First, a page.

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Scenic view from a bench in Bath, 2017


The Open Benches website is an open knowledge project created by Terence and Elizabeth Eden. The site provides a way for amateur photographers to share photographs of dedicated benches around the world. Conventionally bench dedications are used as a memorial, and though often part of local Council street management schemes, are not part of any UK wide regulation or registration.

There is a relationship with the OpenStreetMap project, which includes benches as part of the mapped objects available; see Key:openbenches:id.

All uploads are added to Category:Photographs from Open Benches.

Naming conventionEdit

<title> (OpenBenches <bench>-<photo number>).jpg

Photo numbers are skipped for the first photo displayed (i.e. number 0). Bench number is created sequentially by OpenBenches and not reused. As a result there are unused numbers, presumably where later removed or withdrawn.


The uploads are run using Pywikibot, relying on a local image cache as the site is not URL whitelisted.

The OpenBenches host has some security protection against bots. This makes it a bit tricky to download images automatically as images will only be supplied to a correct looking live browser session. Getting around this was achieved by using Selenium to run an (insecure) Chrome browser session, opening the relevant bench image, then copying the browser session cookies to enable a URL file transfer.


Where key metadata is missing, the image will be skipped. This includes the date or title. Example 106 has no title.

Many images are not attributed, these are given an Author of Anonymous as the uploader chose to not provide a name.

At the end of October 2018, the Open Benches API was amended to make it possible to find image data via a JSON query, previously this was limited to bench data (the parent object). This made licence checks and finding the image URLs a more direct query rather than web scraping. Example:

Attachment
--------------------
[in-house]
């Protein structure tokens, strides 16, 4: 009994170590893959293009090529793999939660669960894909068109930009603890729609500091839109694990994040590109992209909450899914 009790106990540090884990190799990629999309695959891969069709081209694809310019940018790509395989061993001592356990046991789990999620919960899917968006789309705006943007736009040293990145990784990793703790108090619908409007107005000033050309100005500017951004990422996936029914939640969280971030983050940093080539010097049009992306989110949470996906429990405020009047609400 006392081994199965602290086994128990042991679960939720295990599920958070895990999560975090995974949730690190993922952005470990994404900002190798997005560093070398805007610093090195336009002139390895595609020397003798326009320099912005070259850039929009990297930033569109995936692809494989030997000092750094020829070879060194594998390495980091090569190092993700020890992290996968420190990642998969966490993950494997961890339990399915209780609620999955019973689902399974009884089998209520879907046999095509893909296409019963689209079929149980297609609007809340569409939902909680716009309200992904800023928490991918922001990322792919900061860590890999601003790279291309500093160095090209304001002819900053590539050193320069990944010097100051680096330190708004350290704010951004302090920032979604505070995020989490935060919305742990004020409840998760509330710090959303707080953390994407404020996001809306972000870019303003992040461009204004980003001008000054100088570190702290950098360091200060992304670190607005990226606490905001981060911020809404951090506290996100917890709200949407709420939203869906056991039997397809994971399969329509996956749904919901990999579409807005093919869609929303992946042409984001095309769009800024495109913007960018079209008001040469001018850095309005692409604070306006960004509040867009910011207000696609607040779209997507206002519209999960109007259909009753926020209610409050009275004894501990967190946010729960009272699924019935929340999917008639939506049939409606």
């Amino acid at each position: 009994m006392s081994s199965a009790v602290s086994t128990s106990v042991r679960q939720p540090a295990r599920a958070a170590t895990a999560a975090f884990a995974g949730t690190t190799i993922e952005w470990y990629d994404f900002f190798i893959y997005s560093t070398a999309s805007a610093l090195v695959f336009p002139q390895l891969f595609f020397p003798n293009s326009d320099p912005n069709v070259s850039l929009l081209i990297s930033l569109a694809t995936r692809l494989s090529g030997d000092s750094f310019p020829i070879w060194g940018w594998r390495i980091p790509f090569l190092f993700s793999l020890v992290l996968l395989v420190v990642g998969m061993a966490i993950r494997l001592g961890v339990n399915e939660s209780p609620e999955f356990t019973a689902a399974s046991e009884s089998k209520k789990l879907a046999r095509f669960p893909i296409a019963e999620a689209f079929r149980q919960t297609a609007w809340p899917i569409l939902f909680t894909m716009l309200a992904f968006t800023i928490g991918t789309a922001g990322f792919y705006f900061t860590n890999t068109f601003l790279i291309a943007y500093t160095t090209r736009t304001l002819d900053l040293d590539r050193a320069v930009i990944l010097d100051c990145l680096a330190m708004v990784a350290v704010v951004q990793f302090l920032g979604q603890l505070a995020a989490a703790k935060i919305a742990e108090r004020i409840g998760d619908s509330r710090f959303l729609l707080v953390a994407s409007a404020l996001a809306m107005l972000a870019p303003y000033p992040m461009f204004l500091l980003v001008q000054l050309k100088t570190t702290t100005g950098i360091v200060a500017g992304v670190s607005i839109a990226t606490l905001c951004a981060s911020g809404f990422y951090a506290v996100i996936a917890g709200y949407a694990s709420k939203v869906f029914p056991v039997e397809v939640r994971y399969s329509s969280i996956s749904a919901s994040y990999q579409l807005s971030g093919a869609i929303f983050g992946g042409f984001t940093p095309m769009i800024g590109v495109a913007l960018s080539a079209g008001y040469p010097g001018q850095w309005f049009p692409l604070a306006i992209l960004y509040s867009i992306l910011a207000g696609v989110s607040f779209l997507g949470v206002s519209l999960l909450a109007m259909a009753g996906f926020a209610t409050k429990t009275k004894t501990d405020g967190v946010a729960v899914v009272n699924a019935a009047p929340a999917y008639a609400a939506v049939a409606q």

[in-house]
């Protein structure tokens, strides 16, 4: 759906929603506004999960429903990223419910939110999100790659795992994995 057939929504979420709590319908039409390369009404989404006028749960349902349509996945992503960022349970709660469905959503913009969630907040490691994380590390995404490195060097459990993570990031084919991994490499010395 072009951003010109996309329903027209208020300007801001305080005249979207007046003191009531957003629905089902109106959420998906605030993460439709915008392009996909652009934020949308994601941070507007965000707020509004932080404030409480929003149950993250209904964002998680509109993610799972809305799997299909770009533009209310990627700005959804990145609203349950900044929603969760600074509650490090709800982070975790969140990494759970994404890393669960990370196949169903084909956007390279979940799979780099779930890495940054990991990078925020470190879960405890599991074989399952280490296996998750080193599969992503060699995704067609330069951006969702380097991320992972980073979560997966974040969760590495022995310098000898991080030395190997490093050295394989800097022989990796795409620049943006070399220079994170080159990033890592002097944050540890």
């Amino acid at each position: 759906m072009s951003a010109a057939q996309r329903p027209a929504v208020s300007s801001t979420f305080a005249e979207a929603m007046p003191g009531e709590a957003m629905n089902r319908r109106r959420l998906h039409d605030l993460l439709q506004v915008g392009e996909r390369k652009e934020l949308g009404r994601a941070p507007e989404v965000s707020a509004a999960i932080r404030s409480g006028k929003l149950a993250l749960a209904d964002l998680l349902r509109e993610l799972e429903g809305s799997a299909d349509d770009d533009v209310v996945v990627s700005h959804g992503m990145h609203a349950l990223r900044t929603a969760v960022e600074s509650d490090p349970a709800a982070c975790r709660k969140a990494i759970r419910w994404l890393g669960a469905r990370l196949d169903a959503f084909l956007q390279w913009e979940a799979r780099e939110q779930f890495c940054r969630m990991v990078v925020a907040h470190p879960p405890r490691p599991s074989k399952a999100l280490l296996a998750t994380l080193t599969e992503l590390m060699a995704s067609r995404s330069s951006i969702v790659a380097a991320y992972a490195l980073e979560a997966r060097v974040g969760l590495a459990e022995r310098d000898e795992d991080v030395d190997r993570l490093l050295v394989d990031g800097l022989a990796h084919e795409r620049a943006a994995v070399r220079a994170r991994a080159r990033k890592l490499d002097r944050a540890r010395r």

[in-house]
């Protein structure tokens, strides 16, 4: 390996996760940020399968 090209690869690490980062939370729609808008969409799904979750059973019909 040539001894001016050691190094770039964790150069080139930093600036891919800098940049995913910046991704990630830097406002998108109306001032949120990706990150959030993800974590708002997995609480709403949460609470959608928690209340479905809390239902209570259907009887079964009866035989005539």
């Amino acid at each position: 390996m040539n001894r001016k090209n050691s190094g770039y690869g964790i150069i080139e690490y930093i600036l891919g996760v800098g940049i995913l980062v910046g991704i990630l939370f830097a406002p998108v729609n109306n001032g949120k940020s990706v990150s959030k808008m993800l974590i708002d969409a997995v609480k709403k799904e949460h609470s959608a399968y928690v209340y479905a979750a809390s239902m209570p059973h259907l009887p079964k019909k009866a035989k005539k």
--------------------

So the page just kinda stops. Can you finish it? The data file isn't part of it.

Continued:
Bench with a statue of Charlotte Mary Yonge, created in 2015. As a permanent public work in the UK, this falls under Freedom of Panorama. Were the same type of photograph taken in the USA, the copyright of the statue would be a concern.

The copyright license is given against the metadata for each photograph. By default this appears to be CC-BY-SA-4.0. Where the licensing data is missing or an unexpected format, the image is skipped. The Open Benches project accepts more restrictive licenses than are allowed on Commons per COM:L, for example "CC BY-NC-ND 2.0" and "CC BY-NC 2.0", so automated license filtering is critical for a successful upload. The code doing the license mapping is:

		if 'CC BY-SA 4.0' == license:
			license = "{{Cc-by-sa-4.0}}"
		elif 'CC BY 2.0' == license:
			license = "{{Cc-by-2.0}}"
		elif 'CC BY-SA 2.0' == license:
			license = "{{Cc-by-sa-2.0}}"

The copyright release is for the uploader's photograph. There may be exceptions where the photograph contains copyrighted works, such as when a close-up shot of an inscription includes inscribed drawings or photographs, or when the view from the bench has a focus of a copyrighted work, such as a billboard. The presumption is that these instances will be very rare and can be left for later manual review, any copyright decision may be complicated by which country the photograph was taken in and whether Freedom of Panorama applies.


After upload a housekeeping task is adding galleries to multiple photographs of the same (parent) bench. This neatly provides a way of navigating to alternative views, without creating large numbers of sub-categories for each location or bench.

A one-off housekeeping task retrospectively added the original importURL to files where this is available in the OpenBenches metadata. Where these are sourced to Flickr, the attribution was expanded to ensure the name or pseudonym of the photographer is included as an attribution. This ensures that any moral right of attribution is honoured. The remainder of the uploads had this checked for before upload.

A category key is retrospectively added to the earliest files in the upload, for later files this was done pre-upload. This ensures that the home category shows benches in bench number order. An alphabetic sort for the category is less than helpful as bench titles are so unvaried, such as "Photograph of a bench".

Mostly retrospectively, housekeeping adds the project credit line to the information box permission field.